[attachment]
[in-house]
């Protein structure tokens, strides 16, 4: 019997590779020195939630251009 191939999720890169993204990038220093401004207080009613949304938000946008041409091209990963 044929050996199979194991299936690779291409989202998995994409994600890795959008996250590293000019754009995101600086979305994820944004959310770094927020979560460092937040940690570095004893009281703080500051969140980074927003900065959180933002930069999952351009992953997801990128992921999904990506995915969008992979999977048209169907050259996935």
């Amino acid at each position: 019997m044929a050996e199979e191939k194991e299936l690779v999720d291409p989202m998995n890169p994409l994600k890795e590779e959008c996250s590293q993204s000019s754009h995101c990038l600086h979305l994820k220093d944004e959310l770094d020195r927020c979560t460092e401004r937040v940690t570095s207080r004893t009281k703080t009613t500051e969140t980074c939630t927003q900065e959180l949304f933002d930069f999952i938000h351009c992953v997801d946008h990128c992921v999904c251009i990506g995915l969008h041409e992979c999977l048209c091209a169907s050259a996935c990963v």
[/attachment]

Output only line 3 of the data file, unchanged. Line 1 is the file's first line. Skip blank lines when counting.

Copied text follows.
């Amino acid at each position: 019997m044929a050996e199979e191939k194991e299936l690779v999720d291409p989202m998995n890169p994409l994600k890795e590779e959008c996250s590293q993204s000019s754009h995101c990038l600086h979305l994820k220093d944004e959310l770094d020195r927020c979560t460092e401004r937040v940690t570095s207080r004893t009281k703080t009613t500051e969140t980074c939630t927003q900065e959180l949304f933002d930069f999952i938000h351009c992953v997801d946008h990128c992921v999904c251009i990506g995915l969008h041409e992979c999977l048209c091209a169907s050259a996935c990963v």